The government should subsidise those unable to afford a basic 10Mbps broadband connection under the Universal Service Obligation (USO), according to the Local Government Association.
The LGA, which represents more than 370 local councils across England and Wales, said that BT already provides a subsidised broadband package to those in need, and that the government should follow suit with a 'social tariff' for the USO.
"Introducing such a measure would mean all households connected via the USO would have the option to receive a subsidised broadband service should they face undue hardship in paying a market rate," the group said.
Councillor Mark Hawthorne, who chairs the LGA's People and Places Board, added that internet access is now essential and that subsidies will be needed as basic speeds increase in the future.
"Good digital connectivity is a vital element of everyday life for residents and can help them cut household bills, shop online for cheaper goods, stay in touch with distant relatives, access their bank accounts and even run their own businesses," he said.
"As central and local government services become more digital, the USO will need to provide faster and more reliable speeds and, for our most vulnerable residents, a subsided connection at an affordable price.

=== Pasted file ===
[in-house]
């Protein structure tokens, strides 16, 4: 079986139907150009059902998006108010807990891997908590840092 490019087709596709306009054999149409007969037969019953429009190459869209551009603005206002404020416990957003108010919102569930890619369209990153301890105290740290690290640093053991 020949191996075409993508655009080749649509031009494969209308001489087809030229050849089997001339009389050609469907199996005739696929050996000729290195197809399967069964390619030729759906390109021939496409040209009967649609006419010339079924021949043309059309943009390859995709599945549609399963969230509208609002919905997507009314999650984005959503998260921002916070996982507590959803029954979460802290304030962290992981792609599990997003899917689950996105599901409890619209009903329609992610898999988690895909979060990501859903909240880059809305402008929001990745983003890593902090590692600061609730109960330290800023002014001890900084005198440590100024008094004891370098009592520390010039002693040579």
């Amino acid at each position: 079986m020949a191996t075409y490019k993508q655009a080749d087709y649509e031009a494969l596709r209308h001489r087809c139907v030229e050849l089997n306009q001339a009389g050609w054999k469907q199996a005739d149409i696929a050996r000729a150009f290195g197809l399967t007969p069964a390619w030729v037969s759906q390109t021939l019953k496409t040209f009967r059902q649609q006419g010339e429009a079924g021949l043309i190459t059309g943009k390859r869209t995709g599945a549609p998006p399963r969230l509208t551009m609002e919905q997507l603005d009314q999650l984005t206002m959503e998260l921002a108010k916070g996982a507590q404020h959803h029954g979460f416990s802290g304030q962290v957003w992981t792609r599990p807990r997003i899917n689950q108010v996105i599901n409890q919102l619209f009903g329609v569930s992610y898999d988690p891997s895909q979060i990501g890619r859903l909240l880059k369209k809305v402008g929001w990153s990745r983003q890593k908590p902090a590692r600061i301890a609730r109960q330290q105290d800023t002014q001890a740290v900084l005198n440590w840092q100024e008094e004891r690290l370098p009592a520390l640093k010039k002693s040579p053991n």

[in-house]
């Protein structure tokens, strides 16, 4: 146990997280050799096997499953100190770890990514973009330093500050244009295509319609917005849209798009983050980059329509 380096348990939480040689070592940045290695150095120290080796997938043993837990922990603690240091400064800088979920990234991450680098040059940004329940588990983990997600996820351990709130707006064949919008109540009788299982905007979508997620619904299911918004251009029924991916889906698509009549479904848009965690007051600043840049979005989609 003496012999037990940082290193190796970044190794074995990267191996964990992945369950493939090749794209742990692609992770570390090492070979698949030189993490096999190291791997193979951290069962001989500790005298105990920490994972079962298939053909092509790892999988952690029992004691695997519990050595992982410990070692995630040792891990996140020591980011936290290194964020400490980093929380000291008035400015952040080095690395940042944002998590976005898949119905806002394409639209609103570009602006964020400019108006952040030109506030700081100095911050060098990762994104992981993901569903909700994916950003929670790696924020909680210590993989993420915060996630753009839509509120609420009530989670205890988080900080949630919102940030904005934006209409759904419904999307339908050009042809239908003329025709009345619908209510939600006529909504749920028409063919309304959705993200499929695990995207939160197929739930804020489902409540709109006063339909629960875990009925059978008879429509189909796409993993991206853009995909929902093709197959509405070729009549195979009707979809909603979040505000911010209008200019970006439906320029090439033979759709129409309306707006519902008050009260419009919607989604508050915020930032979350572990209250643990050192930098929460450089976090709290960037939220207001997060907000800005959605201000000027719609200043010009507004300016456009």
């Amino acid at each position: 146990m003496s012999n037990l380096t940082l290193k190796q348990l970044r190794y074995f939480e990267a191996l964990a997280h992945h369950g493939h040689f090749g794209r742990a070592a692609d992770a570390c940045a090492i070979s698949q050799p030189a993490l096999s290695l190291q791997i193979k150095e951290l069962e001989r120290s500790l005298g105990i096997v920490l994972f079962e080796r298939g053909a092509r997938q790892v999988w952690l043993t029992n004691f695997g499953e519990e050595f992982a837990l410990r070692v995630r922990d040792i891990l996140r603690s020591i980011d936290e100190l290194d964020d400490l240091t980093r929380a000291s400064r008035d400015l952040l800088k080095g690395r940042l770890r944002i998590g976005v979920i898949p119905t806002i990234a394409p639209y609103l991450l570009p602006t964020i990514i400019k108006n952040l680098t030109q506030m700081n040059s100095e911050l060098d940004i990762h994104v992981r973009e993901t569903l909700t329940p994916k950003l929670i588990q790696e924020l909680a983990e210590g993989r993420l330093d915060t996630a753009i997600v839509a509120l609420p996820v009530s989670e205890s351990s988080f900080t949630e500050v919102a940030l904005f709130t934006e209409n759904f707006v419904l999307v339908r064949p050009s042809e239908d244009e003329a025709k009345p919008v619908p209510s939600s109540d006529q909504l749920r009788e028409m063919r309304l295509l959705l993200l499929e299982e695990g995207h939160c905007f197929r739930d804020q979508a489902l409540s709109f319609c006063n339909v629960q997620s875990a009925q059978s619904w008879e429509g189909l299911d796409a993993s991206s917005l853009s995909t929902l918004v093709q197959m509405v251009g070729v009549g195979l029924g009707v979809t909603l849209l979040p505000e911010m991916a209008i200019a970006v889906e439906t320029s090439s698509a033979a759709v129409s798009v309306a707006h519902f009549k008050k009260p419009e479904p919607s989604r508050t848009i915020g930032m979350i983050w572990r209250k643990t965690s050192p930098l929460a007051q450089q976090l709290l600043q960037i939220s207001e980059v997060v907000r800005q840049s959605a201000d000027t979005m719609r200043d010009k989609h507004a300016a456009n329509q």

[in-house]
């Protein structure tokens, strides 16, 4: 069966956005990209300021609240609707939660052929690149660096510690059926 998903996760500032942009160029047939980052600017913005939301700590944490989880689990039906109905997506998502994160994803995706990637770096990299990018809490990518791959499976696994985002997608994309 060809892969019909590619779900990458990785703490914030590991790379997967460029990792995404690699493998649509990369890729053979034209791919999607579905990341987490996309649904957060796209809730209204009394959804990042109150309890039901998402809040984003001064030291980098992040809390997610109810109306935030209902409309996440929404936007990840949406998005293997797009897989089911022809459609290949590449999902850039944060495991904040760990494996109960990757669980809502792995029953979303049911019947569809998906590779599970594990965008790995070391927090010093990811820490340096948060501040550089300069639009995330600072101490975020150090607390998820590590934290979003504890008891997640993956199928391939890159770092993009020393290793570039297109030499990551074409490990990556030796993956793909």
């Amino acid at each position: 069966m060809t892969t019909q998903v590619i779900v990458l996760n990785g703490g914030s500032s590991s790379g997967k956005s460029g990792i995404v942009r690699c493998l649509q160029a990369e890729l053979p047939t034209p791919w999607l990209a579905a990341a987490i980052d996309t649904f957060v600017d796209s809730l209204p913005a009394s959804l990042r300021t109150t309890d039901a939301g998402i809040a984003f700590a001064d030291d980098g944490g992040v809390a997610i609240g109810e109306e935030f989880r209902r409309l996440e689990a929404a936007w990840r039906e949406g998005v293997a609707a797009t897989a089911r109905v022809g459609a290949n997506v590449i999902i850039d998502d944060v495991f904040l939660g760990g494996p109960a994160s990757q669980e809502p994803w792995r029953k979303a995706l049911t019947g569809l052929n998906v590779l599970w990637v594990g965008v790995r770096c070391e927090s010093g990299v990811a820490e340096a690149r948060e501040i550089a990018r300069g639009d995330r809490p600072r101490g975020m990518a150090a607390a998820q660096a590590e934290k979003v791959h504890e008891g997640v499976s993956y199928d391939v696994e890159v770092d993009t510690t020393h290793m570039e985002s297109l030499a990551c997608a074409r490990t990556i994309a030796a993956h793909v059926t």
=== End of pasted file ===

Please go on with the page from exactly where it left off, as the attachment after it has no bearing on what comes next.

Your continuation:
"The quality of digital connectivity can be markedly different from area to area with some households being able to access superfast broadband speeds whilst others can only achieve substantially less. Councils want to see a social tariff enabling all people to be able to access a subsidised broadband service."
However, some in the UK IT industry believe that the 10Mbps starting speed for the USO is too low.
Neil Fraser, UK manager and head of space and communications at broadband firm ViaSat, warned that 10Mbps is "still nowhere near fast enough and certainly won't be by 2020".
"People who can afford to pay more for a better service will continue to do so, furthering the divide that the LGA wants to close and creating a two-tiered nation of broadband haves and have nots," he said.
"This in turn will have effects on education, opportunity and investment, creating a vicious circle where the gap between the haves and have nots keeps expanding."
The push comes as the UK government outlines its thoughts on the future of digital connectivity. Digital minister Matt Hancock said yesterday that fibre has to underpin the UK's digital future.
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